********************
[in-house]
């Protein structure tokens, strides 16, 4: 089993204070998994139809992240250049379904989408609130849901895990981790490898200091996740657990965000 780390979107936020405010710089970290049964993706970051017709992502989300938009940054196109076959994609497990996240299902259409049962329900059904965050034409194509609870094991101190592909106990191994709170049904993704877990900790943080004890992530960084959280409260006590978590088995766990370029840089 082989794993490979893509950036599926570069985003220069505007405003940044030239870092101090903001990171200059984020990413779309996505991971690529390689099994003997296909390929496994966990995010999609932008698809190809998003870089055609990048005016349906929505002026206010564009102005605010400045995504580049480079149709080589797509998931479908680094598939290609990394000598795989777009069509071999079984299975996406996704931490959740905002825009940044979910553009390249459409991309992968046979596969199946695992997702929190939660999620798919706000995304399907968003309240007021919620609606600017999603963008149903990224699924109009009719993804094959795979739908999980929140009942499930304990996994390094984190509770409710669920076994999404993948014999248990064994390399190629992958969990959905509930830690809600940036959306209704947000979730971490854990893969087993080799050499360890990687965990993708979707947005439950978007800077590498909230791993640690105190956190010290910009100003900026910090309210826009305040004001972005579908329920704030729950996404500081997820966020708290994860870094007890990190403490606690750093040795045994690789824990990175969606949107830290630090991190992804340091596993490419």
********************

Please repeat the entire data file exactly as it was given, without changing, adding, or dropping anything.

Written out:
[in-house]
């Protein structure tokens, strides 16, 4: 089993204070998994139809992240250049379904989408609130849901895990981790490898200091996740657990965000 780390979107936020405010710089970290049964993706970051017709992502989300938009940054196109076959994609497990996240299902259409049962329900059904965050034409194509609870094991101190592909106990191994709170049904993704877990900790943080004890992530960084959280409260006590978590088995766990370029840089 082989794993490979893509950036599926570069985003220069505007405003940044030239870092101090903001990171200059984020990413779309996505991971690529390689099994003997296909390929496994966990995010999609932008698809190809998003870089055609990048005016349906929505002026206010564009102005605010400045995504580049480079149709080589797509998931479908680094598939290609990394000598795989777009069509071999079984299975996406996704931490959740905002825009940044979910553009390249459409991309992968046979596969199946695992997702929190939660999620798919706000995304399907968003309240007021919620609606600017999603963008149903990224699924109009009719993804094959795979739908999980929140009942499930304990996994390094984190509770409710669920076994999404993948014999248990064994390399190629992958969990959905509930830690809600940036959306209704947000979730971490854990893969087993080799050499360890990687965990993708979707947005439950978007800077590498909230791993640690105190956190010290910009100003900026910090309210826009305040004001972005579908329920704030729950996404500081997820966020708290994860870094007890990190403490606690750093040795045994690789824990990175969606949107830290630090991190992804340091596993490419």